Icon - Arrow LeftAn icon we use to indicate a rightwards action. Icon - Arrow RightAn icon we use to indicate a leftwards action. Icon - External LinkAn icon we use to indicate a button link is external. Icon - MessageThe icon we use to represent an email action. Icon - Down ChevronUsed to indicate a dropdown. Icon - CloseUsed to indicate a close action. Icon - Dropdown ArrowUsed to indicate a dropdown. Icon - Location PinUsed to showcase a location on a map. Icon - Zoom OutUsed to indicate a zoom out action on a map. Icon - Zoom InUsed to indicate a zoom in action on a map. Icon - SearchUsed to indicate a search action. Icon - EmailUsed to indicate an emai action. Icon - FacebookFacebooks brand mark for use in social sharing icons. flipboard Icon - InstagramInstagrams brand mark for use in social sharing icons. Icon - PinterestPinterests brand mark for use in social sharing icons. Icon - TwitterTwitters brand mark for use in social sharing icons. Icon - Check MarkA check mark for checkbox buttons.
You are reading

Before & After: A Pet-Friendly Overhaul for the Laundry Closet

Before amp After A PetFriendly Overhaul for the Laundry Closet The Home Depot Logo 300x180

Before & After: A Pet-Friendly Overhaul for the Laundry Closet

September 10, 2018

When Remodelista contributing editor Meredith Swinehart began planning for a big move from her longtime San Francisco Victorian apartment into her boyfriend’s early 2000s condo in nearby Emeryville, she started by scoping out available real estate for her furniture and essentials: a niche for her rolling desk, pantry shelves for her baking tools, and empty wall space for favored artwork. But there wasn’t an obvious available spot—or any spot at all—for one particularly unglamorous necessity: the litter box for her two cats.

On the plus side, the new digs had a dedicated laundry closet—a major improvement from the SF apartment’s coin-op basement laundry—and, almost fortuitously, its existing washer and dryer had seen better days. So Meredith and her boyfriend agreed to upgrade the appliances with a stacking set, buying the cats some unobtrusive toilet space in the process. Let’s take a look at the transformation.

Photography by Mahyar Abousaeedi for Remodelista.

laundry closet transformation 1
Above: The finished laundry closet has a new high-efficiency stacked laundry set (the LG electric Washer and Dryer are $764 each from the Home Depot), plus wood shelves, a pegboard, and a plywood laundry-folding table that doubles as housing for the litter box. Two wood peg rails—a long rail mounted overhead on the closet’s inside wall, plus a shorter one at left—are painted in Behr Coliseum Marble and hold hangers used for air drying clothes. (Meredith covered the hangers using an old cotton bedsheet; see $10 and a Day: Justine’s DIY Closet Makeover, Fabric-Wrapped Hangers Included for details.)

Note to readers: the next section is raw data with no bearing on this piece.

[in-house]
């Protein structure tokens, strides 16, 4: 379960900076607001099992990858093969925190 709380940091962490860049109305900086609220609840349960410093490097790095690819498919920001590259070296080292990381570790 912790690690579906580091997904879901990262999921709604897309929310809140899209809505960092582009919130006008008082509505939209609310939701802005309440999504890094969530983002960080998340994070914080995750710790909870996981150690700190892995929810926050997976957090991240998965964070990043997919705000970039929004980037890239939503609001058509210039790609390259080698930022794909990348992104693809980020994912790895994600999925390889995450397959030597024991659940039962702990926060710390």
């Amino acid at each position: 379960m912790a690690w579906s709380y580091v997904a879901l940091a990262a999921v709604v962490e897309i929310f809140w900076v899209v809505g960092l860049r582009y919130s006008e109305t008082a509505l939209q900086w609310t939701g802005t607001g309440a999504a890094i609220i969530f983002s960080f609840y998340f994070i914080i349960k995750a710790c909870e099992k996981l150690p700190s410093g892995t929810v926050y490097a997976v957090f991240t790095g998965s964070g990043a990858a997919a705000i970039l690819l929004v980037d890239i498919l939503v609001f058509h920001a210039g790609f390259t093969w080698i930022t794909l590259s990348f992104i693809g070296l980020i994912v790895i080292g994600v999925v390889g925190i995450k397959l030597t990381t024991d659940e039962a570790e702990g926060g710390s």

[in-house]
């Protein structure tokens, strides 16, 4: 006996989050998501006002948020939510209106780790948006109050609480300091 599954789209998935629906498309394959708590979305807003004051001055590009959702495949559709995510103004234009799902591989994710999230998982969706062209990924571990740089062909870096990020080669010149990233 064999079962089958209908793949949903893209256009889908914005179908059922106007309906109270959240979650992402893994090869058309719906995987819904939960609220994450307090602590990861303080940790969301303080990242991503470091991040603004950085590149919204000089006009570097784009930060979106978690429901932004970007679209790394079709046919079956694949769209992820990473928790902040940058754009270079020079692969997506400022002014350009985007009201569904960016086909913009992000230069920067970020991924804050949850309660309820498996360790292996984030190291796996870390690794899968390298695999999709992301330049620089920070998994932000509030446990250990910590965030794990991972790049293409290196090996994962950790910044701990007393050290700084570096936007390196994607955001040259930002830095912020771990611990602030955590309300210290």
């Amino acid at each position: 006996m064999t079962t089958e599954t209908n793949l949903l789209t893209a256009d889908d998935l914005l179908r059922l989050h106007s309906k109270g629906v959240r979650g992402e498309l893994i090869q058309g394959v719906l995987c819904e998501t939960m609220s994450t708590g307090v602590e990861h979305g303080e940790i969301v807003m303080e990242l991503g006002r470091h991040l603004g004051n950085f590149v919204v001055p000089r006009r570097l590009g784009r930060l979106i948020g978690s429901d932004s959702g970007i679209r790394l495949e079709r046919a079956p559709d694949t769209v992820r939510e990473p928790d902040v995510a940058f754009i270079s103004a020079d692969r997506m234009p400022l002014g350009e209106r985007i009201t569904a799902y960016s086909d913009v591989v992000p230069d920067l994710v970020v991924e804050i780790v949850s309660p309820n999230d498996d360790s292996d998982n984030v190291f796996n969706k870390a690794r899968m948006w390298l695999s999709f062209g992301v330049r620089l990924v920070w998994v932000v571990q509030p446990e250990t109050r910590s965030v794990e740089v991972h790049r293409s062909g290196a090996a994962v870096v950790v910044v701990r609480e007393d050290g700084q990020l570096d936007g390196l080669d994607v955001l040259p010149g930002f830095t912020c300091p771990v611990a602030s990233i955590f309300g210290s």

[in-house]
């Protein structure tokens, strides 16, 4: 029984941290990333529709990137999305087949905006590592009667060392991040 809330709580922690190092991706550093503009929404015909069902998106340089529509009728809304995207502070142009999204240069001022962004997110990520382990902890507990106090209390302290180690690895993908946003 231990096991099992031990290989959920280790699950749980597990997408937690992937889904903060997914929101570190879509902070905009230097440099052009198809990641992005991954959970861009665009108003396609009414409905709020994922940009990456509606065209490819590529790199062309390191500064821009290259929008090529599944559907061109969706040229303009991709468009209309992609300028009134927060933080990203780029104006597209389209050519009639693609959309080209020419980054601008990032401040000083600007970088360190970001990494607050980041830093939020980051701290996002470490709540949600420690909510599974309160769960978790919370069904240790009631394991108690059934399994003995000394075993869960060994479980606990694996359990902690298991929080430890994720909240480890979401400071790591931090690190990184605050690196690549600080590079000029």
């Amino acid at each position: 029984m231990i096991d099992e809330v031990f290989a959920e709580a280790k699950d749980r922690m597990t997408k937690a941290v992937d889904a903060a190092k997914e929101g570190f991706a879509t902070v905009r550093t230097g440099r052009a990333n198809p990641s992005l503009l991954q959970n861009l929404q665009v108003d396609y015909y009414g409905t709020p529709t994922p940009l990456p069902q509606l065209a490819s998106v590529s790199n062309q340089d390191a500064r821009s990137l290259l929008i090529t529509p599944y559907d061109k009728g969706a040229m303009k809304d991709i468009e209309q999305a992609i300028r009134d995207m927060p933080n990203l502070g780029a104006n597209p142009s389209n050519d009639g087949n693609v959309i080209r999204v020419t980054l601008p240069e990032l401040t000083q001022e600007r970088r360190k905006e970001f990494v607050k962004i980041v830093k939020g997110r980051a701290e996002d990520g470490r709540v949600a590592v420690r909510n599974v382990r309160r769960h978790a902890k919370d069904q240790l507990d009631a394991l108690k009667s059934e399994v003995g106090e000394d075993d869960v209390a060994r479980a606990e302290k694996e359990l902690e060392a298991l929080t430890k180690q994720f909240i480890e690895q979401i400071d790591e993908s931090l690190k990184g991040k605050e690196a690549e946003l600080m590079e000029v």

laundry closet transformation 4
Above: Meredith took the DIY route with the overhaul, and started by painting over the closet’s cream-colored walls with a medium gray: Behr Granite Boulder.
laundry closet transformation 2
Above: The left half of the closet is hardworking: It’s designed around a tall table that serves as both a laundry-folding surface, with the space underneath serving as a niche for the cat litter box, which is concealed by a linen curtain mounted on a 28-Inch Tension Rod ($4.27 at the Home Depot). Meredith chose black waterproof Phenolic Plywood for the tabletop. The sides are made of a single 3/4-Inch Maple Plywood 4 x 8 Panel cut to size, painted in Behr Limousine Leather in a semi-gloss finish so they’re easy to keep clean.
laundry closet transformation 5
Above: For close-access storage, Meredith had two shelves cut from a single 6-foot Pine Common Board from the Home Depot (price varies by region), and painted them in gray-white Behr Coliseum Marble finished in a water-based Polyurethane ($15.97) for durability. The closet lacked lighting, so a single Incandescent Clamp Light ($8.59) spray-painted in Rust-Oleum Gloss Protective Enamel in Almond ($4.25) now illuminates the space. (For step-by-step instructions on this classic Remodelista DIY, see The $15 DIY: The Hardware Store Clamp Light Improved.)
laundry closet transformation 3
Above: The simplest solution for keeping small items organized and at hand: Pegboard ($9.11 at the Home Depot), cut to size and painted with Rust-Oleum 2X General Purpose Spray Paint in Stone Gray ($3.98). It holds a spray bottle and towels, scissors, and a miniature trash can for dryer lint and wayward threads. Just like the table, the pegboard serves a surprise dual purpose: It hides the unsightly laundry hookups and their accompanying tubes and hoses. (This is typically a job for the stacking washer/dryer, but in this closet, the condo’s emergency water shutoff is on the left wall and couldn’t be blocked.)


before laundry closet
Above: The “Before” closet was perfectly functional, but with the remodel, Meredith and her boyfriend gained an aesthetic upgrade and a clever, inconspicuous space for the kitty litter box.

Have a Question or Comment About This Post?

Join the conversation